You've Been Pooping Wrong Your Whole Life
Advertisement
Advertisement
Advertisement

You've Been Pooping Wrong Your Whole Life

Turns out, there's a proper technique you should know about.

To squat or to sit—that is the question. Inventions like the Squatty Potty have sparked conversations about the right and wrong way to poop.

Unnatural squatting, or sitting on the toilet, may lead to difficulty pooping because it puts pressure on the rectum, closing it off and restricting stool from passing easily. This may cause you to strain, or push very hard to pass stool. Aside from the discomfort, straining while you poop can also lead to hemorrhoids—swollen and inflamed veins in the rectum and anus that can be painful and bleed. Straining on the toilet could also overstimulate the vagus nerve, which extends from the brain to the colon and influences many essential bodily functions, including immune response, digestion and heart rate. Overstimulation of this nerve can cause your heart rate and blood pressure to drop temporarily, and decrease blood flow to the brain for a short time. In rare cases, this may cause you to feel faint or dizzy. If this happens, stop straining and lower your head between your knees for a few minutes to improve blood flow to your brain. 

Fortunately there is a more effective way to position yourself to reduce straining while you poop, according to the Bladder and Bowel Foundation of the UK.

For optimal expulsion, sit on the toilet with your knees positioned higher than your hips. You can use a footstool to help you achieve this position. A small October 2018 study published in the Journal of Clinical Gastroenterology suggests this really can help. The study involved 52 men and women. Of these volunteers, 44 percent strained while pooping and 29 percent had trouble completely emptying their bowels. Over the course of four weeks, researchers tracked more than 1,100 bowel movements, including 384 that were facilitated with a footstool. They found that using a stool enabled 71 percent of participants to poop more quickly and 90 percent did so with greater ease.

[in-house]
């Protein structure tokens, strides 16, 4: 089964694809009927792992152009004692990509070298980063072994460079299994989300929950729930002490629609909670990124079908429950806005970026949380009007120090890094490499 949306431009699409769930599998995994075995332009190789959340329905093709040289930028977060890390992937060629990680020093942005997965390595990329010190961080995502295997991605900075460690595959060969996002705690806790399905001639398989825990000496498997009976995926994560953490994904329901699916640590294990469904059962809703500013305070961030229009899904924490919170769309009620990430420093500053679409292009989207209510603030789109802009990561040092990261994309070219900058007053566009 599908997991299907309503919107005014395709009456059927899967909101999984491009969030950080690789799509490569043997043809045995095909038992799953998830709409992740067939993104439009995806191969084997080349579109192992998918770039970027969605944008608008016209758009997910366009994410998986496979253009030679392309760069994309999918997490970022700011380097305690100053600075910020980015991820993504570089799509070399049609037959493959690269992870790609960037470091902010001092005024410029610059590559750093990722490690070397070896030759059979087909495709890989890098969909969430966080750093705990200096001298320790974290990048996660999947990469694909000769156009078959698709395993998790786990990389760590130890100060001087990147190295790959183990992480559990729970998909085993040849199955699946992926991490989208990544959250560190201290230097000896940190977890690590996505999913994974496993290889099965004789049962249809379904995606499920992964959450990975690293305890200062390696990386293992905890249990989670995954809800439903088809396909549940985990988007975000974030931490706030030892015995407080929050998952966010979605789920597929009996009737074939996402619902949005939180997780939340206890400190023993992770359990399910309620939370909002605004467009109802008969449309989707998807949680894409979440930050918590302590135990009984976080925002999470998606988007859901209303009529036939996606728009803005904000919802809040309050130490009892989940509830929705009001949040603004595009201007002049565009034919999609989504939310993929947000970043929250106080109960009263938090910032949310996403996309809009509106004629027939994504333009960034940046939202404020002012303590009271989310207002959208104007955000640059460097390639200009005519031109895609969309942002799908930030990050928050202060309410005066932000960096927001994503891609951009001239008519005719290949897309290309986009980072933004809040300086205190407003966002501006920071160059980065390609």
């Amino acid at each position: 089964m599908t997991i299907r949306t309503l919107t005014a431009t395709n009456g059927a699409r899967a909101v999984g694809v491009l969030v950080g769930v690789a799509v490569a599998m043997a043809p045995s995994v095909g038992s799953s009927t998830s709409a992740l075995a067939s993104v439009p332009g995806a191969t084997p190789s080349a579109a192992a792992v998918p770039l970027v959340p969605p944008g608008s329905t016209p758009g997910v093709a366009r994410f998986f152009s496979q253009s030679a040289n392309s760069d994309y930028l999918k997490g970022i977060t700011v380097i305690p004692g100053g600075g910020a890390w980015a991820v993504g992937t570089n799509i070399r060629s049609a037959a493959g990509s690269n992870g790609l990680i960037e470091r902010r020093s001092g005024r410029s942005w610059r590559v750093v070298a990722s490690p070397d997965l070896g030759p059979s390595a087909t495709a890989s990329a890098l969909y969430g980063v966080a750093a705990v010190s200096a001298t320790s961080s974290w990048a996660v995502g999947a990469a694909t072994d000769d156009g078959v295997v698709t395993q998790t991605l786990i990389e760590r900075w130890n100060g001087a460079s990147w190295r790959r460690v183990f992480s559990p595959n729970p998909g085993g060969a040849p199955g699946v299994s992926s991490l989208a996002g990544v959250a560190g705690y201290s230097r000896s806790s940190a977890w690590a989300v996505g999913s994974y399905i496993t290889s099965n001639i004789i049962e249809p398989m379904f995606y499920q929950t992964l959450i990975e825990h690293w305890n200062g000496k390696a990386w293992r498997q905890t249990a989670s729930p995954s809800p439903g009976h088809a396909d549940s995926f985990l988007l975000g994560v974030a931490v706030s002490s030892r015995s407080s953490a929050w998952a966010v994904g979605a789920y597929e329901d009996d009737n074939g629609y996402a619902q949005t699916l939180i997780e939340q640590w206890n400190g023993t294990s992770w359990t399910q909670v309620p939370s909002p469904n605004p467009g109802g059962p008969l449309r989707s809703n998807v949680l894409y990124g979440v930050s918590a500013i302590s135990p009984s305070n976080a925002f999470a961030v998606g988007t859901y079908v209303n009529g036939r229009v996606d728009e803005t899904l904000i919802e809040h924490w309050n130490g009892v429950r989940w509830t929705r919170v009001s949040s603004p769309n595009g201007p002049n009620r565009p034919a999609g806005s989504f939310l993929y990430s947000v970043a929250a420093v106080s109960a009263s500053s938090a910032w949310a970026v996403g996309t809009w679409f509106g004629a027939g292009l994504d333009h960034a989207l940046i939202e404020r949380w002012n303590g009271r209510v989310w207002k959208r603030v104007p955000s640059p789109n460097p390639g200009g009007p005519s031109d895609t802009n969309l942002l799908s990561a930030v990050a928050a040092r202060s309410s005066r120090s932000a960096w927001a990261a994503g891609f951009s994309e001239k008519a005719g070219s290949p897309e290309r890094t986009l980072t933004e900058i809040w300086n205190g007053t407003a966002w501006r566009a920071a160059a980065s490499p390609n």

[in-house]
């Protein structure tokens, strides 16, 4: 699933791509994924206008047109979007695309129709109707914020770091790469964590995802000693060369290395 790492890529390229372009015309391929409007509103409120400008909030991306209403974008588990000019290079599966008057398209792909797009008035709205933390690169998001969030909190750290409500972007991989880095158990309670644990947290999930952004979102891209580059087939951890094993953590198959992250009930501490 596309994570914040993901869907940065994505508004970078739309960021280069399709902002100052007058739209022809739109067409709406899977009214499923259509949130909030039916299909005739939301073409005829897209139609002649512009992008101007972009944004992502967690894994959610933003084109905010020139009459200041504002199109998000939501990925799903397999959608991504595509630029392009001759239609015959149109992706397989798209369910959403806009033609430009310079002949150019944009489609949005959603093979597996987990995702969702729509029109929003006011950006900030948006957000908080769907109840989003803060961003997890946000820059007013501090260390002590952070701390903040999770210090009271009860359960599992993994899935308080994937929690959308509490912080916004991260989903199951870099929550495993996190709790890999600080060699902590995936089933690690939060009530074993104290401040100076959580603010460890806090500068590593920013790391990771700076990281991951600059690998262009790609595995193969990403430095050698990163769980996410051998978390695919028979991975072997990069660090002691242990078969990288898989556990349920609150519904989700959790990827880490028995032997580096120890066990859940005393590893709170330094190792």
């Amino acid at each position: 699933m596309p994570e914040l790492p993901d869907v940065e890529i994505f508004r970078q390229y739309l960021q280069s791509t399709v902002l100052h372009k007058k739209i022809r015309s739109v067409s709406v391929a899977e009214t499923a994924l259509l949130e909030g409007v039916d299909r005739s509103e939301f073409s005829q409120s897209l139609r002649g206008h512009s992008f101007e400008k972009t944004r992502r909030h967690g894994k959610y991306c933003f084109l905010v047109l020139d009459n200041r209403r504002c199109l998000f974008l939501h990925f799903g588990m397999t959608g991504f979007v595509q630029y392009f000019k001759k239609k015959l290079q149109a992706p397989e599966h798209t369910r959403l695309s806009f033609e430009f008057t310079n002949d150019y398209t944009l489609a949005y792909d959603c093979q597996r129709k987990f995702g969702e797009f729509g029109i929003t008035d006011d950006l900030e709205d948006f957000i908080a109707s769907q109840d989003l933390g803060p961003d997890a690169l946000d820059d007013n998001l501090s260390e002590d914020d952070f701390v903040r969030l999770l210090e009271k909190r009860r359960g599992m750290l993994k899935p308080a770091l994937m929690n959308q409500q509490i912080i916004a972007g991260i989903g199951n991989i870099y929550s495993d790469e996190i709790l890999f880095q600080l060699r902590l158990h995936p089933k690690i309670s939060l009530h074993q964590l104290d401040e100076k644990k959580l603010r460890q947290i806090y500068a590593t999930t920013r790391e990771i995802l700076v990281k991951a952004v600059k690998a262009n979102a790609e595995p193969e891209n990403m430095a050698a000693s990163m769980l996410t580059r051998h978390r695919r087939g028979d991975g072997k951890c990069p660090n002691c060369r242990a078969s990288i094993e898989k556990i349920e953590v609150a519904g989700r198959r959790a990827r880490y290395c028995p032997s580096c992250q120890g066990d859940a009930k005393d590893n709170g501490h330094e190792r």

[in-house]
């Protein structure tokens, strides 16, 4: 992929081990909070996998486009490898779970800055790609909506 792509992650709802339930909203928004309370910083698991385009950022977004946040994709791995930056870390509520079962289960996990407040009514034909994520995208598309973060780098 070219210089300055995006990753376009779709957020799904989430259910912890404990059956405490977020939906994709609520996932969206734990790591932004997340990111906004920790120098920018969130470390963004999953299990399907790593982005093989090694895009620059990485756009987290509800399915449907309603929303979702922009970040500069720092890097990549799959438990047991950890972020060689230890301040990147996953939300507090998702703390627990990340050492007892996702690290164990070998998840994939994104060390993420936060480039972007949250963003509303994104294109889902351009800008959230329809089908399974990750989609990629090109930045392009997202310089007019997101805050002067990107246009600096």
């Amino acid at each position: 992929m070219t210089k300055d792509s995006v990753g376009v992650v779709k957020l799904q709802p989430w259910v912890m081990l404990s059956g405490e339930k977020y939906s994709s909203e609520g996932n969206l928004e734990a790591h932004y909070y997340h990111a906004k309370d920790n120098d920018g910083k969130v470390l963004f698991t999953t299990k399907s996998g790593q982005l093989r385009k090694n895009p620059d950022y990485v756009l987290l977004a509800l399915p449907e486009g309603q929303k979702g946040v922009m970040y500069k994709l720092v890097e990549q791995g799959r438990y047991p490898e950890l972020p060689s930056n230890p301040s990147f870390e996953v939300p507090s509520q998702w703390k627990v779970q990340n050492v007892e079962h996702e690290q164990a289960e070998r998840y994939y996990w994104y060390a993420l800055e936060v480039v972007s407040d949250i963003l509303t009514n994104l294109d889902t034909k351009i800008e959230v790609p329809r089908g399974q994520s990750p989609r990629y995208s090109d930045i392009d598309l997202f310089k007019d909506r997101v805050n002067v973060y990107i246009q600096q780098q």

A separate 2017 study of more than 50 men and women also found that using a footstool was linked with less time in the bathroom, less straining on the toilet and more complete bowel emptying.

There are a few other ways you can position your body during a bowel movement to help reduce straining. First, place your elbows on the tops of your thighs and lean your upper body forward. With your feet planted on the ground or stepstool, take deep breaths while bulging the abdomen forward. This movement will add downward pressure, which will help you pass stool. Another option: Squat over the toilet instead of sitting. This position can help reduce the effort needed to pass stool.

Other ways to make pooping easier
You can also use your body’s natural timing to help you poop. Your bowels are most active after a meal and it’s usually the time when stool will pass most easily. Use that to your advantage, and when you feel the urge, go to the bathroom. If you frequently wait or hold in your poop, you’ll decrease the strength of your body’s signals over time.

A coffee or other warm drink may help alleviate the struggles of using the bathroom. Some say that warm liquids act as vasodilators, which open up blood vessels, increasing blood flow to the digestive system. Eating enough fiber can also help move your bowels along. Try to eat about 25 to 38 grams of dietary fiber per day. Many fruits and vegetables are good sources of natural fiber. One medium apple contains about 4.4 grams, a medium pear has about 5.5 grams and legumes, like black beans, contain about 30 grams per cup.

How to retrain your bowels
If you’re still having problems pooping, then your doctor might prescribe a regimen called bowel retraining. Bowel retraining creates a schedule for people with frequent and uncontrollable bowel movements or constipation. After reviewing your medical history, diet, medications and the timing of your bowel movements, your doctor might start you on an individual plan to improve the consistency of your stool and help you become more regular. This may include a bowel movement routine, which involves identifying a specific time of day that you will try to use the bathroom until your body adopts its own schedule. A healthy, fiber-filled diet, increased water consumption and adequate exercise are often part of the plan to get your bowels back on track. If things still aren't moving the way they should, your doctor may also recommend over-the-counter or prescription medications.